More information about past evolution could always be helpful for the future, including the prehistoric turtle with a pig snout that bridges a gap in history for its species. What has been named as the “weirdest turtle that ever lived” was recently discovered. And, apparently, it did have a set of unique features.
Researchers from the National History Museum from Utah were digging through the Grand Staircase-Escalante National Monument when they unearthed fossils of the odd reptile. Kanab, Utah, thus became the home of the pig-snouted turtle. It’s an unique find with an interesting history, shrouded in mystery due to the limited information.
The team of researchers were fortunate enough to recover a skull, shell, a nearly complete forelimb, partial hind limb, as well as some vertebrae from the animal’s neck and tail. This provided exceptional but limited information on the unique specimen. It filled a significant gap along the 250 million years worth of history for the species.
Named Arvinachelys goldeni, or the pig-snouted turtle, the reptile lived 76 million years ago, in the Late Cretaceous period. This dates it as far back as dinosaurs, which means it lived around the same time with famous species such as the Tyrannosaurs rex, armored ankylosaus, and duck-billed dinosaurs like Gryposaurus and Parasaurolophus. It adds yet another animal roaming the Earth, and paints a better picture of a distant past.
The pig-snouted turtle was 2 feet in length, measured from head to tail, with an armored shell that was perfect for its environment. It should also be noted that its name derives from ‘arvina’, the Latin word for ‘pig fat’, or ‘bacon’. So, its nostrils were the most remarkable feature.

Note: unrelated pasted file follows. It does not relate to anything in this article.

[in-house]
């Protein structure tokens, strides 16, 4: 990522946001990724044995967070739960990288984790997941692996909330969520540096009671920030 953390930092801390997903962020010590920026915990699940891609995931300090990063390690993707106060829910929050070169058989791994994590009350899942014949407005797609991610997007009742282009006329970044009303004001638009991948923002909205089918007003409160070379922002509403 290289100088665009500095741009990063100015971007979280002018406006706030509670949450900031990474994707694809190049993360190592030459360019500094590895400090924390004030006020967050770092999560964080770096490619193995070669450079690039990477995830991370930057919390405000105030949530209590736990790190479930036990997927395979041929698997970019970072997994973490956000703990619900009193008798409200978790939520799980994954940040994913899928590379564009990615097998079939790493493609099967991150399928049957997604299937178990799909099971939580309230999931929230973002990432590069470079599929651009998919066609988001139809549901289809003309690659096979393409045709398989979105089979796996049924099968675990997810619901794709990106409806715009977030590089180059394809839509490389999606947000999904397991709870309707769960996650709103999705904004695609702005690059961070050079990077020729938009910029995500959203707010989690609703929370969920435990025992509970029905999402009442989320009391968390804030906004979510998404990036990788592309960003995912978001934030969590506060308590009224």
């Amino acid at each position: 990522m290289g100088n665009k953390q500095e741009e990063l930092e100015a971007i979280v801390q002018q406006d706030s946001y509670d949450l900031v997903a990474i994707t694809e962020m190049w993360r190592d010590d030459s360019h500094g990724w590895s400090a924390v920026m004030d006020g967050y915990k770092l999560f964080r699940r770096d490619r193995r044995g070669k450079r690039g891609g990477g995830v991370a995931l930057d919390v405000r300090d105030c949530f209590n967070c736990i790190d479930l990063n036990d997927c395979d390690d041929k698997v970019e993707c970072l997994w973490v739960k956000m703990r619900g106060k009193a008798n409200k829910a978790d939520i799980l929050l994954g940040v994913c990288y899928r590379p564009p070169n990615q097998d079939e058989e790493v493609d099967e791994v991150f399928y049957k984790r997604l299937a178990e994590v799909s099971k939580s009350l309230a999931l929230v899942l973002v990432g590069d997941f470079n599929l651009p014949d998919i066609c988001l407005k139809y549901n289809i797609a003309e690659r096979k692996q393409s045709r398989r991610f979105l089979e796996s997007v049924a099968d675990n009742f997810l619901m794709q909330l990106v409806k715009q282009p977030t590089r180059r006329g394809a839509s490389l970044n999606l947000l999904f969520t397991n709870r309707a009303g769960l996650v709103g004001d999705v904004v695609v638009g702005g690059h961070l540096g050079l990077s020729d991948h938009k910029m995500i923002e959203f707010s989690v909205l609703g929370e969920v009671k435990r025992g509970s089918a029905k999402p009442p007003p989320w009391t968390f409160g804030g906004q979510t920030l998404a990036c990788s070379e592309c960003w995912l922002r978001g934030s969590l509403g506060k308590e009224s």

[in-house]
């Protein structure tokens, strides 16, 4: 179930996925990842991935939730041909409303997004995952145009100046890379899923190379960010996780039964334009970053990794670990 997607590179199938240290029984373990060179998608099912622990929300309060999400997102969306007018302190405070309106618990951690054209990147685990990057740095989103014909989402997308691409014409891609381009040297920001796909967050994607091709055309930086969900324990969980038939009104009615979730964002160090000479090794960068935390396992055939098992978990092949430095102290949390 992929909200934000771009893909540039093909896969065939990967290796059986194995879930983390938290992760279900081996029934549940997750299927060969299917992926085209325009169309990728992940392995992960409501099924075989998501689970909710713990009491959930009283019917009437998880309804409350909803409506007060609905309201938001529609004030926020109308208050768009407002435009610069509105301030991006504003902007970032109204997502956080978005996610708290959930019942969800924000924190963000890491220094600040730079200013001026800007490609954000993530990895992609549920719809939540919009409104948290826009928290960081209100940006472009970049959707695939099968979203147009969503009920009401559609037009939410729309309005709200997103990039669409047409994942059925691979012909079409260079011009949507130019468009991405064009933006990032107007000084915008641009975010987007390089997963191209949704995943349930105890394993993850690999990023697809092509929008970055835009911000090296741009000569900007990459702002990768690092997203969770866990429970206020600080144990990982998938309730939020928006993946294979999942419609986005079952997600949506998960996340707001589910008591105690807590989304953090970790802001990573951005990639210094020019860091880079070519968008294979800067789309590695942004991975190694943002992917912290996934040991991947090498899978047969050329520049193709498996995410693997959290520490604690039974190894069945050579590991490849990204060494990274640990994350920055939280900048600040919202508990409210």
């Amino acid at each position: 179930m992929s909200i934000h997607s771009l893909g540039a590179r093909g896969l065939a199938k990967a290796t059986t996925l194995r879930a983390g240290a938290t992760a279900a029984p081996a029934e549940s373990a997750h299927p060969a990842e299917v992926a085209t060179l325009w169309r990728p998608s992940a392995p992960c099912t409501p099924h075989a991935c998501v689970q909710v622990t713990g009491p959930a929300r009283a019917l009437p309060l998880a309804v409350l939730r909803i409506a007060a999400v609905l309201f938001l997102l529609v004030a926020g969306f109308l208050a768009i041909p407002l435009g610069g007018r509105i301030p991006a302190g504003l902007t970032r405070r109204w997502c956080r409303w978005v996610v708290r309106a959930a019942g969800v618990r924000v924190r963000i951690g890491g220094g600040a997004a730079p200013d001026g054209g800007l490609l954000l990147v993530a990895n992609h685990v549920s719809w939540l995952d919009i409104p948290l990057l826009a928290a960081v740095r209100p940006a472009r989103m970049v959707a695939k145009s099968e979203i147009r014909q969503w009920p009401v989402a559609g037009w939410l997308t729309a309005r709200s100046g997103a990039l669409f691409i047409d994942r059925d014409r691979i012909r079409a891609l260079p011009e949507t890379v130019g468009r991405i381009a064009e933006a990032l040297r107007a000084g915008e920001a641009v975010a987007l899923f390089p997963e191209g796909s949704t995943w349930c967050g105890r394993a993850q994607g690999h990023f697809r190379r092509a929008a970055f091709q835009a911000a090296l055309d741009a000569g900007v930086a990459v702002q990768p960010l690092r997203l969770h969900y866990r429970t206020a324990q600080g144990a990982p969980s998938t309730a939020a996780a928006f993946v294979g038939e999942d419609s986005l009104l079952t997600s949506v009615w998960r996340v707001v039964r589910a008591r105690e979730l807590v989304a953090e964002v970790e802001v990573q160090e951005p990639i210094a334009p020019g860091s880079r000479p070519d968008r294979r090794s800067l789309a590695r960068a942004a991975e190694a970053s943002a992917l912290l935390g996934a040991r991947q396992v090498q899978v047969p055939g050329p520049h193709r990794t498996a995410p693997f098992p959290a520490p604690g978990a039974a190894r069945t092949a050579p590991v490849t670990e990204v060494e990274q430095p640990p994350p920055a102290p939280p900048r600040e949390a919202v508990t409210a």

Almost all other turtles on record have one nasal opening in their skull, that was further separated into two nostrils. This is over the course of hundreds of millions of years. However, A. goldeni presented itself with two wide nostrils. Separated, it looked like today’s pig snout.
According to lead author of the study, Joshua Lively, the new species of turtle bridges the gap of evolutionary history for turtles. It underlines and confirms a theory of a separation and evolutionary isolation among two different parts of western North America. It was once an isolated island continent, called Lamidia, cut down from the eastern part by a sea.
The discovery does not only help to find how certain species of turtles are related, but how they reacted to issues such as climate change. This will aid in future studies, when scientists will try to figure out how our current situation will impact on them.
Image source: sci-news.com